Via Andrew Sullivan, there’s a Newsweek poll out showing increased support for LGBT legal rights, including same-sex marriage, and a correlated rise in the number of people who say they know someone gay.
One reason that tolerance for gay marriage and civil unions may be on the rise is that a growing number of Americans say they know someone who’s gay. While in 1994, a NEWSWEEK Poll found that only 53 percent of those questioned knew a gay or lesbian person, that figure today is 78 percent. Drilling down a bit more, 38 percent of adults work with someone gay, 33 percent have a gay family member and 66 percent have a gay friend or acquaintance.
Back in the early 1990s, when I was in the process of coming out in the DePauw community, one friend used to mock me for thinking that the long-term key to increased respect and acceptance is, basically, for everyone just to come out, as openly as possible. “You think the answer for everything is for us to all come out,” she, semi-closeted, chastized me.
Well, yes. I still believe this, and the Newsweek poll gives some validation. Negative stereotypes are best dispelled by confrontation with positive realities. Straight allies are key; heterosexuals outnumber the rest of us by a huge proportion. Parents, siblings, and friends of those of us who are other than heterosexual have huge impact. Not just in politics, but also through their acceptance and love, which helps those of us who grew up with self-loathing heal from it, and for younger generations to grow up healthier and healthier.
DePauw has been committed for decades to diversifying its faculty. We used to be nearly all married white men. Forty or fifty years ago, single men were presumed to be heterosexual “bachelors,” so absorbed in their work that they didn’t have time to find a wife, or who just preferred be single. That was the cultural pretense, anyway; to be openly gay would have meant dismissal under a “morals” clause in faculty contracts; to have openly suggested someone was gay would cause a scandal.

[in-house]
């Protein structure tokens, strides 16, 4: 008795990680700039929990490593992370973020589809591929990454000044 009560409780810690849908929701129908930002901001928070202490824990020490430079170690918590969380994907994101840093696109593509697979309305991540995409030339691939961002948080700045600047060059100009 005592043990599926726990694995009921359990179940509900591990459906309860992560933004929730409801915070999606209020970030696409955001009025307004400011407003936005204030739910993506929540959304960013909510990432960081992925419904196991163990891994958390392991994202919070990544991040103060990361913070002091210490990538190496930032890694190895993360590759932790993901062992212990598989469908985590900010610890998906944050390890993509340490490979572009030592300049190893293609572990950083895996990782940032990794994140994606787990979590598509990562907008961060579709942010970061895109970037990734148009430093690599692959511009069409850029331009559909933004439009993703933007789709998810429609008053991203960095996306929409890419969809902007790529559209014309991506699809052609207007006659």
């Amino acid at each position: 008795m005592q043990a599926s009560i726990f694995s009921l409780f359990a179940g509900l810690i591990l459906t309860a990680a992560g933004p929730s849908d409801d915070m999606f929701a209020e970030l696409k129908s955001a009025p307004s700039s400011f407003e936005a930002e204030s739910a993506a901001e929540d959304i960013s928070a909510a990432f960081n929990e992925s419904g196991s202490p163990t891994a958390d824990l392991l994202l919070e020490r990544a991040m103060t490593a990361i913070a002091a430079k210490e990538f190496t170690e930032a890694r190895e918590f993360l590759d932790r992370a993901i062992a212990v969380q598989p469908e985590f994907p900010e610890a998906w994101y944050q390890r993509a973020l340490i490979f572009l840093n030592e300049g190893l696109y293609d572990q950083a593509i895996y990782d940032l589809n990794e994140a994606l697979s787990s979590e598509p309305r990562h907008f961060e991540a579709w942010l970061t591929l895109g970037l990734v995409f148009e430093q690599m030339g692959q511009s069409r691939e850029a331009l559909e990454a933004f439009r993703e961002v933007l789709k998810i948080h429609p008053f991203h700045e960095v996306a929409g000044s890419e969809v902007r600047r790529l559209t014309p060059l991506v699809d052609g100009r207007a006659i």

The faculty and student body are much more diverse these days. And the DePauw administration and Board of trustees are enormously gay-positive.
But there’s still that being out thing. It’s easy for students to know who their women, Hispanic, African-American, African, Asian, etc., teachers and fellow students are. But the queer faculty? Our LGBT-ness can be invisible if we don’t conform to stereotypes. Since I’m not particularly effeminate in my speech or mannerisms, and am divorced with two children, many students assume that I’m straight, unless I do something to make it clear that I’m not.
How to do it is the question.
I don’t have a partner I can occasionally refer to in the way that heterosexually-married people casually mention their spouses, or to put a picture of on my desk. I used to make little speeches on Coming Out Day, but that always felt awkward. Long ago I wrote an article published in the student newspaper; that cleared everything up for a few years, anyway. A colleague told me I’d need to write one every four years. But I haven’t felt like doing that (maybe I should!)
So just I make occasional comments reflecting the fact I’m gay. We were talking in a class about an upcoming on-campus recital by the famously handsome singer Nathan Gunn. A young women in the class mentioned one of her friends wants to marry him: I spontaneously and somewhat enthusiastically replied that I would, too, if only he wasn’t married to a a woman. We laughed; it took a few seconds. Everyone then knew I was gay, and I hadn’t needed to make a big deal out of it. I mentioned how important looks have become classical-music, especially opera careers, and how it seems to me that certain gay critics sometimes spend a lot of time reviewing Nathan Gunn’s pectorals when he does one of his shirtless roles. All of which was relevant in a class that deals in part with career-building and publicity.
[12/17/08 edit: I've removed the anecdote that followed here, as well as the comments relating to it. When I wrote the post, I incorrectly assumed that hardly anyone actually reads the blog, and that none of my students do. (No student of mine had mentioned the blog to me or posted a comment for years, whether at its old location or this). That turns out not to be the case, I've since learned. In that context, the inclusion of that in-class anecdote is inappropriate. Lesson learned on my part. My apologies to those in the class who were upset. It wan't my intention. Feel free to contact me directly if you'd like a more personal apology.]